Vaccines may not be 100% effective. But they’re effective enough that you won’t need get well gifts like these when you get the diseases vaccines are supposed to prevent.

13. Vaccines can provide 100 percent disease protection.- Vaccines may not be 100% effective (though the effect rate can range from 75-95% which still very good) and it’s possible you can be vaccinated against a disease and still get it. But if all children are vaccinated against an organism, it’s less likely to hang around. Again, we have herd immunity kicking in, which is why vaccinating an entire population is crucial. As Dr. Edwards says, “Not getting vaccinated is like failing to stop at a four-way stop. If three people get vaccinated but one doesn’t, the risk is not bad. But if two people don’t get vaccinated, the burden of risk is greater on everyone.”


Some anti-vaxxer parents think it’s better to wait until their kids are older to get the vaccinations. However, the reason why vaccine schedules are designed the way they are is that small children are the most vulnerable to contracting them. Remember how historical times witnessed high infant mortality rates.

14. It’s best to wait until children are older before starting to give them vaccines.- The best time to get your kids vaccinated against the disease, is at the earliest possible moment they can get it. Immunization schedules are designed to protect the most vulnerable patients from disease. If you wait to give the vaccine, you might miss the window when a child is most vulnerable. We should also remember that many of these infectious diseases we vaccinated against have killed high numbers of infants and small children. So you get off the schedule, you put your child at risk. One instance in Wisconsin had 300 children under the age of 1 come down with whooping cough with 177 less than 6 months old. Half of these babies were hospitalized and 3 died. For a kid to die of whooping cough nowadays is criminal.

15. It’s safe to space out vaccinations.- Spacing out vaccines may actually cause children more distress. Sure kids don’t like getting several shots at once. But studies show that a child’s stress hormones peak after one shot while additional needlesticks doesn’t increase their distress. So it’s better to get several shots out of the way in one doctor’s visit than once a month. Besides, postponing shots leave babies at risk and none of the alternative schedules has been clinically tested. As Ari Brown says, “There is absolutely no research that says delaying certain shots is safer. Doctors who promote these schedules are simply guessing when to give which shots. What we know for certain is that delaying your child’s shots is playing Russian roulette.”

Iron Lungs in a Polio Ward

When anti-vaxxers say that vaccine-preventable diseases aren’t that dangerous, they’re usually thinking about relatively less severe ones like chicken pox. This picture depicts a polio ward with kids being encased in iron lungs. Polio was a menace because it could kill or leave its victims permanently disabled. Dr. Salk’s discovery of the polio vaccine in the 1950s was seen as a medical miracle. Let that sink in.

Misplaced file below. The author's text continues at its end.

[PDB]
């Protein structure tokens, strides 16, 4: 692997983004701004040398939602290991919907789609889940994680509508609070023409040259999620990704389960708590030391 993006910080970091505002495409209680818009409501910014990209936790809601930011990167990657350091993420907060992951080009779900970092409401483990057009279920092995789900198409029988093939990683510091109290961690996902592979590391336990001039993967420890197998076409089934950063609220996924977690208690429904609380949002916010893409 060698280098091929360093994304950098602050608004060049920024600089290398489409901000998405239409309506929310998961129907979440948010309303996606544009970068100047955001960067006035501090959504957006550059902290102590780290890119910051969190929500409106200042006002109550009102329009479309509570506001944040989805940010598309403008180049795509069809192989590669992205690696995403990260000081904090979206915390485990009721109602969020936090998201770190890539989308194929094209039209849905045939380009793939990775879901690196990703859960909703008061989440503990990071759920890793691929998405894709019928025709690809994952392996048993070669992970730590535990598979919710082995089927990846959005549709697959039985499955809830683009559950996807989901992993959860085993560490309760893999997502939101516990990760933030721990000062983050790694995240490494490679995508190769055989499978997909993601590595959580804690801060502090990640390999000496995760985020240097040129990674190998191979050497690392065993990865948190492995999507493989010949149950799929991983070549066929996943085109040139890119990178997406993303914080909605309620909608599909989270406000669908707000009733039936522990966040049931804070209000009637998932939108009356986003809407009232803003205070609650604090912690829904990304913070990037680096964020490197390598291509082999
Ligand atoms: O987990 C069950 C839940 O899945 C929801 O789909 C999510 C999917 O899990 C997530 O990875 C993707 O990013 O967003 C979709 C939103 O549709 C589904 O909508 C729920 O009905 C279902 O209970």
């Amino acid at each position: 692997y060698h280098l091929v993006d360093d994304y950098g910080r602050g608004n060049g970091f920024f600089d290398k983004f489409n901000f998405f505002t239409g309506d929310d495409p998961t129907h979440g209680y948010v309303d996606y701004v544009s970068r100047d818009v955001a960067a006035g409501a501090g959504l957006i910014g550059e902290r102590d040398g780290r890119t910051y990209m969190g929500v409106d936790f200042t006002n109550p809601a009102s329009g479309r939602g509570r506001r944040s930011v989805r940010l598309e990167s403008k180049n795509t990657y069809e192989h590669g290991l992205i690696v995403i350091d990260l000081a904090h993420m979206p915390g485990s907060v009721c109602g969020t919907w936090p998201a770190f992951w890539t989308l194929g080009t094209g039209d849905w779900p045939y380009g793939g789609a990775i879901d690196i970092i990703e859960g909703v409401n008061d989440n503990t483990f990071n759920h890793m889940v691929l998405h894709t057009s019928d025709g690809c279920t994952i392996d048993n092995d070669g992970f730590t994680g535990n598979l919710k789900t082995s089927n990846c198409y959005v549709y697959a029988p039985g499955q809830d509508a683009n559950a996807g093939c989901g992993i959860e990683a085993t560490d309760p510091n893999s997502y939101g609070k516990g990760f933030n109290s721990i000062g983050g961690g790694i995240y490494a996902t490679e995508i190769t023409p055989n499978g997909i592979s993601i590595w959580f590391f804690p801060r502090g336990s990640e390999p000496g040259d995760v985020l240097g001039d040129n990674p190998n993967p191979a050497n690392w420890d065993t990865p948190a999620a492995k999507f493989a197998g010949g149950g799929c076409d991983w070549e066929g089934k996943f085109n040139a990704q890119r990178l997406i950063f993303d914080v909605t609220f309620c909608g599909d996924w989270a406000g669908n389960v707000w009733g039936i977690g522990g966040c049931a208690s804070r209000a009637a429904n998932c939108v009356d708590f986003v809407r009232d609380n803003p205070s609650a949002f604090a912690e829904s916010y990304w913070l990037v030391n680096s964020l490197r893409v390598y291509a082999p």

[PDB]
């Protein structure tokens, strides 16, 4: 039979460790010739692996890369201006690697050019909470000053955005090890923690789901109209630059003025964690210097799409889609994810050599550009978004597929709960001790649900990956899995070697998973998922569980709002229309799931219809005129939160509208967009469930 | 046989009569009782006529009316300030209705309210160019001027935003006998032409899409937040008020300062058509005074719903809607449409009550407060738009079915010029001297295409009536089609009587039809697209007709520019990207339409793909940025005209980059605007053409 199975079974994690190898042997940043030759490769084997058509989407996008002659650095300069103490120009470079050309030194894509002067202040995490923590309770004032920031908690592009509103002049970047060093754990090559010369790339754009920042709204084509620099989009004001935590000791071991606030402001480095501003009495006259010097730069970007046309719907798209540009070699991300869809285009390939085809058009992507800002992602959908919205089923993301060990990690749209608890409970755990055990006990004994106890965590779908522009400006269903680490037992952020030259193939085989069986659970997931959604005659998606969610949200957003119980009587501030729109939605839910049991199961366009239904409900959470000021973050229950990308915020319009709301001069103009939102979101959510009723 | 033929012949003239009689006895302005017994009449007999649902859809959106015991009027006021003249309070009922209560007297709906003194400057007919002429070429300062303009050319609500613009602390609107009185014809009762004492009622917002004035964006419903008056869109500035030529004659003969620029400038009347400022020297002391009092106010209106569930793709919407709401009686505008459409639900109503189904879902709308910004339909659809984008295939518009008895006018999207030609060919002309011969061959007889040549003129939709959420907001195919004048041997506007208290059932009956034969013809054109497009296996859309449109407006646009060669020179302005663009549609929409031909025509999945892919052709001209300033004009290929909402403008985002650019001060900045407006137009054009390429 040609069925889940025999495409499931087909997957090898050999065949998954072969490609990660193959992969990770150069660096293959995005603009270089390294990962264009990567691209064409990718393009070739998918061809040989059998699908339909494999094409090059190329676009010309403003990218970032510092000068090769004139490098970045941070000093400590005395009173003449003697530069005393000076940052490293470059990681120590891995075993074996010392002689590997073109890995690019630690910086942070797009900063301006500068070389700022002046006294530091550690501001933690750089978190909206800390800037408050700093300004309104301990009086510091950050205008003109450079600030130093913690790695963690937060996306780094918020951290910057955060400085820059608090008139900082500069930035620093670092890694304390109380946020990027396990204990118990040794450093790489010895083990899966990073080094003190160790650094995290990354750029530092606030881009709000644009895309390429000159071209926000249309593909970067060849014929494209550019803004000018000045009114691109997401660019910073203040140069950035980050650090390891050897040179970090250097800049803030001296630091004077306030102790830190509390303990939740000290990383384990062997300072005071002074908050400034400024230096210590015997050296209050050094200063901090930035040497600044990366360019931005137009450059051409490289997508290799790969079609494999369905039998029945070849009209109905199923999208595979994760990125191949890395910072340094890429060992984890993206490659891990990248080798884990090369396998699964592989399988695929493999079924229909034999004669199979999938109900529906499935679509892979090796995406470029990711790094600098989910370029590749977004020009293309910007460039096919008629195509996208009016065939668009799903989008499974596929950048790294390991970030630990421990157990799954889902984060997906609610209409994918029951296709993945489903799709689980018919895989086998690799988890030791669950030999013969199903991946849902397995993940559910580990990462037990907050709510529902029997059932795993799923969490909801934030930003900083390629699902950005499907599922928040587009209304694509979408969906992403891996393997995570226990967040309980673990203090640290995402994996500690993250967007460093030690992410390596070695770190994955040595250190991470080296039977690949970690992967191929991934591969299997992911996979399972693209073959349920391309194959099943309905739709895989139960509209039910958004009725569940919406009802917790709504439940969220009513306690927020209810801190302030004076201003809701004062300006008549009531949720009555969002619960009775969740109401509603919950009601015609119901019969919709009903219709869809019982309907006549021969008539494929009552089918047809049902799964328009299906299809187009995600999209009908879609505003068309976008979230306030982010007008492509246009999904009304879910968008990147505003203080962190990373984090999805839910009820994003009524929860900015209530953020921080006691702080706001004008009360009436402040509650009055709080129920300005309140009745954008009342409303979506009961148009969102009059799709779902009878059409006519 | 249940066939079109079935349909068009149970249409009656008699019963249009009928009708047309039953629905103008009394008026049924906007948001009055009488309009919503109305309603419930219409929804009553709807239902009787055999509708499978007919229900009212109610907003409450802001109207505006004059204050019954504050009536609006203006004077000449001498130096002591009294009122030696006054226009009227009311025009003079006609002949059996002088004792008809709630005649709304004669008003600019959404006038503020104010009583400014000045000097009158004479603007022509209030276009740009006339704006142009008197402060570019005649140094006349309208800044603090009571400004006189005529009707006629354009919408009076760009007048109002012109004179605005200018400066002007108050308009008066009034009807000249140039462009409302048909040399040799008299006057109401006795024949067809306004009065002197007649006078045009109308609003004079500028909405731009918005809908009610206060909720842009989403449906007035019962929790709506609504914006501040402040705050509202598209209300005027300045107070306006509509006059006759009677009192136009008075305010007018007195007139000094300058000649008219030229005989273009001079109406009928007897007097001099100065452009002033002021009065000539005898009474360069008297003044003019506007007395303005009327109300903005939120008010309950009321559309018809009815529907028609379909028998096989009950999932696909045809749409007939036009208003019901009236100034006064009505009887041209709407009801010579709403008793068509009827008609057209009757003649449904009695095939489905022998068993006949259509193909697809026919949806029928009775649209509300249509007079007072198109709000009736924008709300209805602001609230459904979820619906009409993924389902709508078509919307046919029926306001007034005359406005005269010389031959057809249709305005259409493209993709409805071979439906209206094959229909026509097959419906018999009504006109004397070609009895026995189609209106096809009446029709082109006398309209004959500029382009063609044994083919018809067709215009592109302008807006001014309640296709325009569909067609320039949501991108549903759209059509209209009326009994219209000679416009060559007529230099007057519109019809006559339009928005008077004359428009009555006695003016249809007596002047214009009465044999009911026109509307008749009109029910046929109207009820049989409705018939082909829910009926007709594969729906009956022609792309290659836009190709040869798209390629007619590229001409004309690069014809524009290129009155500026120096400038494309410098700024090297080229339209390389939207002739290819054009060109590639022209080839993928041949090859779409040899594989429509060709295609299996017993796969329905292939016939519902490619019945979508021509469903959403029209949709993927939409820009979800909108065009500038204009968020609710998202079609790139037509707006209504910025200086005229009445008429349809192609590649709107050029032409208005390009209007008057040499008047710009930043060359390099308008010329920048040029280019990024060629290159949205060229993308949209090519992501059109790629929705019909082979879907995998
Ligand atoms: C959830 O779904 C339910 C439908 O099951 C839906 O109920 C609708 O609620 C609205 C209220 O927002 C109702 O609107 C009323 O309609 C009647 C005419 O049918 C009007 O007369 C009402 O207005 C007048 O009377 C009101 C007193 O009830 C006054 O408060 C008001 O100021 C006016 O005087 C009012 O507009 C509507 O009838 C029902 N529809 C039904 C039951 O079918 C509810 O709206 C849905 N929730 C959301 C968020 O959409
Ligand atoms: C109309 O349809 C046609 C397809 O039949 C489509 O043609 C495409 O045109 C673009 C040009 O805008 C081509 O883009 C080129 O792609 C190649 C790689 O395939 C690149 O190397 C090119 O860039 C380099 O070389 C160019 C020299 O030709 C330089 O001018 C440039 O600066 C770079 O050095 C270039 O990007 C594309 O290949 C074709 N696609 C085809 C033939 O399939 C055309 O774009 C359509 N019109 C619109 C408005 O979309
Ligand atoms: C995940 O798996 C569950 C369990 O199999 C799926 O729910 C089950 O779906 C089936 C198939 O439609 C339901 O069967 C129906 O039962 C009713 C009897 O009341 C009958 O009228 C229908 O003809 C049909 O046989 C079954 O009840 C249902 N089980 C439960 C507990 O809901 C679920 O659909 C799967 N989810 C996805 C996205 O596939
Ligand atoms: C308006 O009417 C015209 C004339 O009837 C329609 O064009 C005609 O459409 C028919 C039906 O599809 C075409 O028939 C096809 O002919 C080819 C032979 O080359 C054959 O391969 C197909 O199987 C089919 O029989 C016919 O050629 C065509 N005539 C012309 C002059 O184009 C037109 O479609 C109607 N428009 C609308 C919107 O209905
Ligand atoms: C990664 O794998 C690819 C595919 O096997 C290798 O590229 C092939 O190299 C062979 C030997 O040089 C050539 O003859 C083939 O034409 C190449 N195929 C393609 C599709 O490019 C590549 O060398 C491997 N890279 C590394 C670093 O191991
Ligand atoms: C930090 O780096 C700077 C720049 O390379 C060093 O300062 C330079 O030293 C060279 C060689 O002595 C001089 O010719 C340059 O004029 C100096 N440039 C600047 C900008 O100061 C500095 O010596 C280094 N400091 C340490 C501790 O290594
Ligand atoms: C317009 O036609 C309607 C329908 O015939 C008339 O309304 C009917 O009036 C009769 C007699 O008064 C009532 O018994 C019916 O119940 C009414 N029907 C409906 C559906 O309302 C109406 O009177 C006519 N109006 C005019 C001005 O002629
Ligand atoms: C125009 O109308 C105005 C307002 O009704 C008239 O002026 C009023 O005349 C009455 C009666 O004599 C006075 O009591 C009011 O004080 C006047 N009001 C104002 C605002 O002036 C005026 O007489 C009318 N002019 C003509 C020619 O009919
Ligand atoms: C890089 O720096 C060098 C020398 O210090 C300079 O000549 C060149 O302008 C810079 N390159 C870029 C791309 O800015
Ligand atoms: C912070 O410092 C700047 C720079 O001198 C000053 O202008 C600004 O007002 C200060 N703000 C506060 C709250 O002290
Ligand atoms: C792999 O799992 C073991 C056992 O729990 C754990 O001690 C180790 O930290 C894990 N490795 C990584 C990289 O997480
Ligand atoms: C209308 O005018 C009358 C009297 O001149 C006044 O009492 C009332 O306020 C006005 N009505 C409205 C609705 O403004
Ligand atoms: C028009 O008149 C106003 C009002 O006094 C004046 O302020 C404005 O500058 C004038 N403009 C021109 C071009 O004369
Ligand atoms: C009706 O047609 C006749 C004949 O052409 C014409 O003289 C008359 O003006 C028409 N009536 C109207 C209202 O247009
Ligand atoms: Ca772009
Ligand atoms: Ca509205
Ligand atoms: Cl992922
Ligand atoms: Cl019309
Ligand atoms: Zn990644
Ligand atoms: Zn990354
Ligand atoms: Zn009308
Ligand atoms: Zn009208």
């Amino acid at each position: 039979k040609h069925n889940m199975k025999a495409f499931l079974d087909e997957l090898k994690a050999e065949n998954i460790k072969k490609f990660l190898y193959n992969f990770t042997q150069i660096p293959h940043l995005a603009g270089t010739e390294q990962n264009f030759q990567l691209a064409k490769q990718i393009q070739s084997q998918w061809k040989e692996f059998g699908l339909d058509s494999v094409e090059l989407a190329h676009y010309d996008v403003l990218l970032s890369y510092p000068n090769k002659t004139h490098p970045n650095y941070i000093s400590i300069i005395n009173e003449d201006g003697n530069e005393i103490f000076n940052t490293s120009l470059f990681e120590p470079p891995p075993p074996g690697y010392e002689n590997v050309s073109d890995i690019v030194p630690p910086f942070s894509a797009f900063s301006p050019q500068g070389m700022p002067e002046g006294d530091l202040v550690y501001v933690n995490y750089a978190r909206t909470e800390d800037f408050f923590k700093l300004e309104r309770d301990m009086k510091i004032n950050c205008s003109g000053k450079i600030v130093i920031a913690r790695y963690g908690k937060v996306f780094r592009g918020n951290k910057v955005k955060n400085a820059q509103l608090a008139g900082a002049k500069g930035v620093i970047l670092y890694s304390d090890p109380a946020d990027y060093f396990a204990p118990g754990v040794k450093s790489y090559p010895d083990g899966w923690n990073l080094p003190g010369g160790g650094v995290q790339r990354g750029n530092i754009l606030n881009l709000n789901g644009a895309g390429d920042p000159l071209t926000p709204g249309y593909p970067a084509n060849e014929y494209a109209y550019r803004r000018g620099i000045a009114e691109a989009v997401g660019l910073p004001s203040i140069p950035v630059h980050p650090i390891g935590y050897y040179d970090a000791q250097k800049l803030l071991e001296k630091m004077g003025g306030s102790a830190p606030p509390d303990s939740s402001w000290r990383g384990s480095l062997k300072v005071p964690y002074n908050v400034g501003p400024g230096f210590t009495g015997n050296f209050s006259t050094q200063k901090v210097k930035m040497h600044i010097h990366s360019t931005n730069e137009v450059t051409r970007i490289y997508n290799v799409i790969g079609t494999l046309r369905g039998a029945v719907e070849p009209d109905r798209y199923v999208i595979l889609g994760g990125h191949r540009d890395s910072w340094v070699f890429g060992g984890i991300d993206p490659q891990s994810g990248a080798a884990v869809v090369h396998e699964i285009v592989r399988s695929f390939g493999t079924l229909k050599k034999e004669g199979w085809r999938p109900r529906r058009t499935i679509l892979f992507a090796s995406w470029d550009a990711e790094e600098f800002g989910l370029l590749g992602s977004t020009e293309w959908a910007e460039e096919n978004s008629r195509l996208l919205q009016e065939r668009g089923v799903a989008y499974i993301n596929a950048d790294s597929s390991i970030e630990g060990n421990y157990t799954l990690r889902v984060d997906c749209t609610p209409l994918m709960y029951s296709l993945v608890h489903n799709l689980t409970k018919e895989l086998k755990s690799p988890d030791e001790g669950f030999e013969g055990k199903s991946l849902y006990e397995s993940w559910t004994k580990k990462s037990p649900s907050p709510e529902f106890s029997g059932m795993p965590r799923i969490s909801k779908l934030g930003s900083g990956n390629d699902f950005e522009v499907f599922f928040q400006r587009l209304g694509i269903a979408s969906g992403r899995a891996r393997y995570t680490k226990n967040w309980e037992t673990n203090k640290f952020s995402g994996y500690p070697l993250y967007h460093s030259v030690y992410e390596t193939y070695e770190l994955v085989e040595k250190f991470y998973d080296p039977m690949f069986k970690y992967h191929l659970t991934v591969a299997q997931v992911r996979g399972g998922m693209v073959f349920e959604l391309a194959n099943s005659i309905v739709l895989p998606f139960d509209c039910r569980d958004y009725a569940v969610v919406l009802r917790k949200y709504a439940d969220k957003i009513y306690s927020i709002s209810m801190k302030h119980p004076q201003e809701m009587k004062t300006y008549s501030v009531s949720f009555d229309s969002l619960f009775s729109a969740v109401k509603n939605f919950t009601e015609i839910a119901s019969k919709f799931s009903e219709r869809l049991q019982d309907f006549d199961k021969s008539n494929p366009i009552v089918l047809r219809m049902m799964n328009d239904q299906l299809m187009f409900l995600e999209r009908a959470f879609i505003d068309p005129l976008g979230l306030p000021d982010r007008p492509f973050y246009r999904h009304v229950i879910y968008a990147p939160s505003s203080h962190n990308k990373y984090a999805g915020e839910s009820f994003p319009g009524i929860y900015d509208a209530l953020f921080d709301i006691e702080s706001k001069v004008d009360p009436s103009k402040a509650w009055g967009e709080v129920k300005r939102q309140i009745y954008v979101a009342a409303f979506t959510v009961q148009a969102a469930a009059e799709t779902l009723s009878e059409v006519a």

16. Vaccine-preventable diseases aren’t that dangerous. – Sorry, but as a history major, I think anyone who believes this bullshit have absolutely no fucking idea. Sure they may have had chicken pox as a kid which is usually not very dangerous. But if you think that most vaccine-preventable diseases are like chicken pox, you’re a fucking moron. Vaccines have eliminated diseases that have once sickened, disabled, or killed hundreds of thousands of people. Because few young parents have encountered any of these diseases and possibly not know a thing about science or history, they don’t realize how dangerous they are. Whooping cough once sickened 300,000 people a year and killed 7,000 mostly young children. A better example would be polio which ravaged the country so much that when Dr. Jonas Salk discovered the vaccine and gave it away for free, he was seen as nothing less than a miracle worker. But before that, polio was a nightmare virus that parents and children feared because it was contagious disease that paralyzed and killed people. Surviving the disease could be a life changing experience leaving some permanently physically disabled to varying degrees while remember the fear and isolation. It crippled Franklin Delano Roosevelt that he nearly ended his political career over it, which could’ve shaped the US quite differently had he not ran for Governor of New York and later president during the Great Depression. Hell, we have plenty of celebrities who’ve survived polio and are still alive like Alan Alda, Donald Sutherland, Mia Farrow, Donovan, Joni Mitchell, Itzhak Perlman, Neil Young, and Sir Ken Robinson.


This is US President Franklin Delano Roosevelt. In 1921, he came down with polio during vacation at Campobello that would leave him crippled from the waist down. He would be confined to wheelchair and walk with braces for the rest of his life. And he nearly ended his political career of this. Nevertheless, he’s an example what vaccine preventable diseases did to people.